If you're wanting a basic self-managed wallet, services like MyEtherWallet, MetaMask, and WalletConnect are providing useful and free tools for managing your own Ethereum wallets. Back-end services like Infura are providing nodes accessible from the internet (as long as you pay for your usage).

Please note: I don't endorse any individual product here, these are just products and coins that are popular right now. Actually I endorse Signata, but that's because I helped build it 😉

So, you can create yourself an address pretty easily with any of these services, and start sending and receiving currency in and out of exchanges at will.

An example MetaMask Ethereum Address

Other Coins

This article is only looking at Ethereum and Bitcoin, but the overall gist of these options still apply to practically every chain out there.

Security of Holding Addresses

Creating addresses yourself with self-managed applications is great, but it does bring in some new risks. You need to ensure that the addresses generated aren't being stored insecurely somewhere. You need to ensure the service you're using is actually reliable and transparent with its security processes.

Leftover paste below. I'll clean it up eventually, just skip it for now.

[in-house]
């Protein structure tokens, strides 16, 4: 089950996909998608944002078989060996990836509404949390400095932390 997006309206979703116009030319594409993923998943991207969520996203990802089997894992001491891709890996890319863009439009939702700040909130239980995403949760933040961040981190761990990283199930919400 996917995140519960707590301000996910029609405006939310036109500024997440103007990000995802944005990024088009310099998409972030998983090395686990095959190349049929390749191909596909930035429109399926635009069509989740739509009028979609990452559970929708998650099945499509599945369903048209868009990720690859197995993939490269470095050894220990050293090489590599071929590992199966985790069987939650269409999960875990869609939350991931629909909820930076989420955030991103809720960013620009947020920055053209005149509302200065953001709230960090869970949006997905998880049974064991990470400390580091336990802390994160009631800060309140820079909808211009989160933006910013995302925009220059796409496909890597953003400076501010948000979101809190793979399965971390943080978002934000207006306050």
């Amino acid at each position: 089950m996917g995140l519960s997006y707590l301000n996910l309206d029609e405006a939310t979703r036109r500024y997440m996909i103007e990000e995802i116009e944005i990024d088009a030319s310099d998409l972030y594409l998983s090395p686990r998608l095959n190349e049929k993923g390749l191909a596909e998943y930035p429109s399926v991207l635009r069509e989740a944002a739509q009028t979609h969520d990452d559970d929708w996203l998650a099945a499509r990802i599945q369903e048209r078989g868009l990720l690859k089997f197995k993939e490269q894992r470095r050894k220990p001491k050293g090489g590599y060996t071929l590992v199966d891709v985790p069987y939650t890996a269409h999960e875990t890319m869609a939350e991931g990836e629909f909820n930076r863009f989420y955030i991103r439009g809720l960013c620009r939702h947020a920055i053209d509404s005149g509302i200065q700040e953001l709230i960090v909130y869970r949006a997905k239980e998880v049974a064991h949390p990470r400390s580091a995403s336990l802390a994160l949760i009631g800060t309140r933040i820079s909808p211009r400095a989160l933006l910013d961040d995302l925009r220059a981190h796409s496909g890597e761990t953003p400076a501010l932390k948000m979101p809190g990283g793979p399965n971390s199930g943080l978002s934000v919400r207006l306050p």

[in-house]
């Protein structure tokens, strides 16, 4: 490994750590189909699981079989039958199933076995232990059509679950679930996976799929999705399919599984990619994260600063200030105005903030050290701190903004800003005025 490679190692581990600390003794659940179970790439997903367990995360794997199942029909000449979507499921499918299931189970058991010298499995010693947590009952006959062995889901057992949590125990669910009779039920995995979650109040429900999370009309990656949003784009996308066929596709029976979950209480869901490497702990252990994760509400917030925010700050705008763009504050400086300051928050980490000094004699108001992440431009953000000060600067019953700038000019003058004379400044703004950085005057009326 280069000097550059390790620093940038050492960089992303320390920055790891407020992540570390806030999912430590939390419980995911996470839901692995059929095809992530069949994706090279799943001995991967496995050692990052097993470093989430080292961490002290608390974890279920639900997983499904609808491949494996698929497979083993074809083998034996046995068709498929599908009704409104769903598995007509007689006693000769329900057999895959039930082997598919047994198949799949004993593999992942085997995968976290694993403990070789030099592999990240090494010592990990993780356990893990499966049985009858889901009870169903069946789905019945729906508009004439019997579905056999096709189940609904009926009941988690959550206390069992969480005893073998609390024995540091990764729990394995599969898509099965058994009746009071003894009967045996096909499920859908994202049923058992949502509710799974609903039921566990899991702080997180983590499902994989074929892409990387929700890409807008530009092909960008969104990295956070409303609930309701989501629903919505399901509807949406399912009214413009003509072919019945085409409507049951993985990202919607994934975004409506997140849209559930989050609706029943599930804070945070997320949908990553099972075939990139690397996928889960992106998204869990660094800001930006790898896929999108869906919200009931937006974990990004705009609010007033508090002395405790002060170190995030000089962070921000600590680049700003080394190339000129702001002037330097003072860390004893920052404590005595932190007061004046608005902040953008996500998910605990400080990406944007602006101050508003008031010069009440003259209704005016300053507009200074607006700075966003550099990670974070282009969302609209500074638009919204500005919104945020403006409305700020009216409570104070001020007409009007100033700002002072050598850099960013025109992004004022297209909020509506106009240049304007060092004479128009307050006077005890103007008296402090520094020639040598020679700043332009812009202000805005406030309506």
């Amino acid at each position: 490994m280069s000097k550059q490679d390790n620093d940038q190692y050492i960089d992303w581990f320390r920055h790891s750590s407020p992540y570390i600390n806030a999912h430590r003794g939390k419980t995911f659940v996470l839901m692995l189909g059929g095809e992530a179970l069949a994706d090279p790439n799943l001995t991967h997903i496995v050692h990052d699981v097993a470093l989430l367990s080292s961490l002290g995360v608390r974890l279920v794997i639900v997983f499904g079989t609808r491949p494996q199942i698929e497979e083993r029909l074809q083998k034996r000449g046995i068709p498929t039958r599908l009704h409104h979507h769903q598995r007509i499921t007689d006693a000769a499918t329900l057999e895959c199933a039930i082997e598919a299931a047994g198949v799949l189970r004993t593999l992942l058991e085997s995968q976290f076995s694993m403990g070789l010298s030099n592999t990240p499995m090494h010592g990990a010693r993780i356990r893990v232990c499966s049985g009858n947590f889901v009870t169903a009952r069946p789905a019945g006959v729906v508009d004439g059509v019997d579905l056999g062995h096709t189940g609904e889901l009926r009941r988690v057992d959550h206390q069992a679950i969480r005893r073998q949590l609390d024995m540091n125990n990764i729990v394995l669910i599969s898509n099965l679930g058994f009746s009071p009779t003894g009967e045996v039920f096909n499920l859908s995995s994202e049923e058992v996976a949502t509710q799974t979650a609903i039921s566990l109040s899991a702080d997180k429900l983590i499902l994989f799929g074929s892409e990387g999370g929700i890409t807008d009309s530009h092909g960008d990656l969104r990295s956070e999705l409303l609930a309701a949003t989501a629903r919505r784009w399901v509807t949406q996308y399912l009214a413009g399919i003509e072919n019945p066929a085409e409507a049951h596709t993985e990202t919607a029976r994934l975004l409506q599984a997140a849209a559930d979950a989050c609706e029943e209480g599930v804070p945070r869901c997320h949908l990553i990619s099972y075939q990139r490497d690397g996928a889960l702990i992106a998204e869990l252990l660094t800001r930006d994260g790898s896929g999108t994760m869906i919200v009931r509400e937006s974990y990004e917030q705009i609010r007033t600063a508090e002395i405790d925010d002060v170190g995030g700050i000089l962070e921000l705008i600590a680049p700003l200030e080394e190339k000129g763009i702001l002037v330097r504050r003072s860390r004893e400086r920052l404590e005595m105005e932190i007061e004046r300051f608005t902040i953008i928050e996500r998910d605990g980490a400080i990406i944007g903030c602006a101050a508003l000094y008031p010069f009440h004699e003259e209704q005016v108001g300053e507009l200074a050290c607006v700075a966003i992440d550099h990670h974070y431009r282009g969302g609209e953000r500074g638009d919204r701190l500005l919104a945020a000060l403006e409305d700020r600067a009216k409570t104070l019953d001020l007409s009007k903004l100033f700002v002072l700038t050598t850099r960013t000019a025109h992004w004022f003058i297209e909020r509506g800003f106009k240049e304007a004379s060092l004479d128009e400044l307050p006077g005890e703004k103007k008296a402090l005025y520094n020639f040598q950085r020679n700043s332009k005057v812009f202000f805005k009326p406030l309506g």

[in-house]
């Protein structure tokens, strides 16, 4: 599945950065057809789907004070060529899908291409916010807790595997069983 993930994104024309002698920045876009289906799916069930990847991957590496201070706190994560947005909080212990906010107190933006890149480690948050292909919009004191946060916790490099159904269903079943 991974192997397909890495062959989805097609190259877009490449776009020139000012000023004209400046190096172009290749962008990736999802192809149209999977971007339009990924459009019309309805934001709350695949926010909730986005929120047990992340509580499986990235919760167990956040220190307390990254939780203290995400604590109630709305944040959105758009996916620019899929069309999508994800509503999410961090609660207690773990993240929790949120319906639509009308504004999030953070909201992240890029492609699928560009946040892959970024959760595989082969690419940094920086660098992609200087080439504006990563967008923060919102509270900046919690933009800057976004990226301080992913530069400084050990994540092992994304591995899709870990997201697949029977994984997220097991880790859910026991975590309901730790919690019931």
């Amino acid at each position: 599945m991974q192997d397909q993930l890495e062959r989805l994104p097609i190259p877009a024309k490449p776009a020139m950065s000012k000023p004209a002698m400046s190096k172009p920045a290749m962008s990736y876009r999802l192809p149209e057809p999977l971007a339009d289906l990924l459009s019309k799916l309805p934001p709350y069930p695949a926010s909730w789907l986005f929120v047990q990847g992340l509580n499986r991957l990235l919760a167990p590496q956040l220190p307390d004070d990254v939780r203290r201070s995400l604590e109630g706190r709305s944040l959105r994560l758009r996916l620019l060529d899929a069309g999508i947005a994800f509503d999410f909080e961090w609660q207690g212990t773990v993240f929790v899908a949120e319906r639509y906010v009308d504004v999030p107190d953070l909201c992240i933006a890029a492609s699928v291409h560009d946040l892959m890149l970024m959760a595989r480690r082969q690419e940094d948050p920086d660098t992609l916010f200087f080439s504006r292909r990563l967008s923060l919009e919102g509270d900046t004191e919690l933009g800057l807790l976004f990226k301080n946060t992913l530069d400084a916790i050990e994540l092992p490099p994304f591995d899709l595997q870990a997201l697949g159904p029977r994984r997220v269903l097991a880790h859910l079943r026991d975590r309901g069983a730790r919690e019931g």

This is a muddy area to get in to - I can't personally vouch for most of the services listed above as I didn't make them, so it's best to dig deep into how the services operate, and especially how they monetise their products. If a service is providing you a free wallet, then you should look carefully at how they actually make their money. Some services take transaction fees if you make trades between currencies, and other services charge a small percentage of any transaction fees you make. If you can't figure out how they make money, then it might be worth looking elsewhere.